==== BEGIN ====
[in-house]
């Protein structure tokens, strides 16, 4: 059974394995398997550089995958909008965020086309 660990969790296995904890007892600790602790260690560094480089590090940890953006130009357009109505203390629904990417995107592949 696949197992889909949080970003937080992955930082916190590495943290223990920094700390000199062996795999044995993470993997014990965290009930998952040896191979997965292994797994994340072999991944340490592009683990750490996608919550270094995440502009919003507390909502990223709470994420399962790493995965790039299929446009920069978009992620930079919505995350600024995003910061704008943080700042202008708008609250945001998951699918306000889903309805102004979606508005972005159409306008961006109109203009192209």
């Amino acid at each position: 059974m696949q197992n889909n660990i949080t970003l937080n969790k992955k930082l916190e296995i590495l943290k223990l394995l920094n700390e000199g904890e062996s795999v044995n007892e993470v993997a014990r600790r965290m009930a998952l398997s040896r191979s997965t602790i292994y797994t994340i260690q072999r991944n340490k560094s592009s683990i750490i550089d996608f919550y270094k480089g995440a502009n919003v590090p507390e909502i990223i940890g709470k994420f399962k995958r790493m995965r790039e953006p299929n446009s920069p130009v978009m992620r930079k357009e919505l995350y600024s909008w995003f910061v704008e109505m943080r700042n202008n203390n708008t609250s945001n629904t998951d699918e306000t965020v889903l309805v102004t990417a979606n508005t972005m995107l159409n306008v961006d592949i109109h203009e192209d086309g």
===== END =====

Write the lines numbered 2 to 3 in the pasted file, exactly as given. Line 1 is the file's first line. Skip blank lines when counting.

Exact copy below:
């Protein structure tokens, strides 16, 4: 059974394995398997550089995958909008965020086309 660990969790296995904890007892600790602790260690560094480089590090940890953006130009357009109505203390629904990417995107592949 696949197992889909949080970003937080992955930082916190590495943290223990920094700390000199062996795999044995993470993997014990965290009930998952040896191979997965292994797994994340072999991944340490592009683990750490996608919550270094995440502009919003507390909502990223709470994420399962790493995965790039299929446009920069978009992620930079919505995350600024995003910061704008943080700042202008708008609250945001998951699918306000889903309805102004979606508005972005159409306008961006109109203009192209």
């Amino acid at each position: 059974m696949q197992n889909n660990i949080t970003l937080n969790k992955k930082l916190e296995i590495l943290k223990l394995l920094n700390e000199g904890e062996s795999v044995n007892e993470v993997a014990r600790r965290m009930a998952l398997s040896r191979s997965t602790i292994y797994t994340i260690q072999r991944n340490k560094s592009s683990i750490i550089d996608f919550y270094k480089g995440a502009n919003v590090p507390e909502i990223i940890g709470k994420f399962k995958r790493m995965r790039e953006p299929n446009s920069p130009v978009m992620r930079k357009e919505l995350y600024s909008w995003f910061v704008e109505m943080r700042n202008n203390n708008t609250s945001n629904t998951d699918e306000t965020v889903l309805v102004t990417a979606n508005t972005m995107l159409n306008v961006d592949i109109h203009e192209d086309g």